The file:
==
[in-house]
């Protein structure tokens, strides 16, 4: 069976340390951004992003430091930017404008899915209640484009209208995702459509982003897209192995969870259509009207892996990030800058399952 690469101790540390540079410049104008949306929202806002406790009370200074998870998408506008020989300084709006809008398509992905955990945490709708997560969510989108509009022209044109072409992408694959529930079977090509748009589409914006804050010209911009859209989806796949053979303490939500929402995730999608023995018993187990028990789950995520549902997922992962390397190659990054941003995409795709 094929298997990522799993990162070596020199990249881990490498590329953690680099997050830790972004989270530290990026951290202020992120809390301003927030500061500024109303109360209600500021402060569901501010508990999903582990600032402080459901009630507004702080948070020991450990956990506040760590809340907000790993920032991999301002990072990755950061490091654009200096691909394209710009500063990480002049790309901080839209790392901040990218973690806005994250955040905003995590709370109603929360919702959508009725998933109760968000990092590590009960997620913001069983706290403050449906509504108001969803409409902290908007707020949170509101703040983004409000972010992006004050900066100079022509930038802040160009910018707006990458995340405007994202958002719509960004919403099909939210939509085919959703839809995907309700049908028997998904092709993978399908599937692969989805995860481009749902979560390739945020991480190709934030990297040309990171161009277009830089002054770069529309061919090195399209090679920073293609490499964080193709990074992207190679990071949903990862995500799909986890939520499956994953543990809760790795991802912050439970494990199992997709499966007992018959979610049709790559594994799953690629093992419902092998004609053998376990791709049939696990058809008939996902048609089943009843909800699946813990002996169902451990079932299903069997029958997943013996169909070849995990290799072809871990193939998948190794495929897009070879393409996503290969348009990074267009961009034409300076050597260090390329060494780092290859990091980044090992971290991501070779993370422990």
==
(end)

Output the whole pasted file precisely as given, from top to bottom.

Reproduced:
[in-house]
């Protein structure tokens, strides 16, 4: 069976340390951004992003430091930017404008899915209640484009209208995702459509982003897209192995969870259509009207892996990030800058399952 690469101790540390540079410049104008949306929202806002406790009370200074998870998408506008020989300084709006809008398509992905955990945490709708997560969510989108509009022209044109072409992408694959529930079977090509748009589409914006804050010209911009859209989806796949053979303490939500929402995730999608023995018993187990028990789950995520549902997922992962390397190659990054941003995409795709 094929298997990522799993990162070596020199990249881990490498590329953690680099997050830790972004989270530290990026951290202020992120809390301003927030500061500024109303109360209600500021402060569901501010508990999903582990600032402080459901009630507004702080948070020991450990956990506040760590809340907000790993920032991999301002990072990755950061490091654009200096691909394209710009500063990480002049790309901080839209790392901040990218973690806005994250955040905003995590709370109603929360919702959508009725998933109760968000990092590590009960997620913001069983706290403050449906509504108001969803409409902290908007707020949170509101703040983004409000972010992006004050900066100079022509930038802040160009910018707006990458995340405007994202958002719509960004919403099909939210939509085919959703839809995907309700049908028997998904092709993978399908599937692969989805995860481009749902979560390739945020991480190709934030990297040309990171161009277009830089002054770069529309061919090195399209090679920073293609490499964080193709990074992207190679990071949903990862995500799909986890939520499956994953543990809760790795991802912050439970494990199992997709499966007992018959979610049709790559594994799953690629093992419902092998004609053998376990791709049939696990058809008939996902048609089943009843909800699946813990002996169902451990079932299903069997029958997943013996169909070849995990290799072809871990193939998948190794495929897009070879393409996503290969348009990074267009961009034409300076050597260090390329060494780092290859990091980044090992971290991501070779993370422990």